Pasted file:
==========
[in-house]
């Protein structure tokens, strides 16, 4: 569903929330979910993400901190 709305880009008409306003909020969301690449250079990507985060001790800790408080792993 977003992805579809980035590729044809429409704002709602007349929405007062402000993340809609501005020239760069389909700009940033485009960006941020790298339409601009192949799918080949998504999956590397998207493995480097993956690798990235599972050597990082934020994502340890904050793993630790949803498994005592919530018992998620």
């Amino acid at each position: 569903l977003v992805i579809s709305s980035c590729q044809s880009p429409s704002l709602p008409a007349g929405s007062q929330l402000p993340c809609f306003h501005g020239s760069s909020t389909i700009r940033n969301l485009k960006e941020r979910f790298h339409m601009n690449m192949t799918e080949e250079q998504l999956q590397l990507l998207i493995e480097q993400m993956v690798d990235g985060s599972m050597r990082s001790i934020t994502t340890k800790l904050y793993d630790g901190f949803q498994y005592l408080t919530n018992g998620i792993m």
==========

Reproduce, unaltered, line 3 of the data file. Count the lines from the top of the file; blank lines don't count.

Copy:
């Amino acid at each position: 569903l977003v992805i579809s709305s980035c590729q044809s880009p429409s704002l709602p008409a007349g929405s007062q929330l402000p993340c809609f306003h501005g020239s760069s909020t389909i700009r940033n969301l485009k960006e941020r979910f790298h339409m601009n690449m192949t799918e080949e250079q998504l999956q590397l990507l998207i493995e480097q993400m993956v690798d990235g985060s599972m050597r990082s001790i934020t994502t340890k800790l904050y793993d630790g901190f949803q498994y005592l408080t919530n018992g998620i792993m």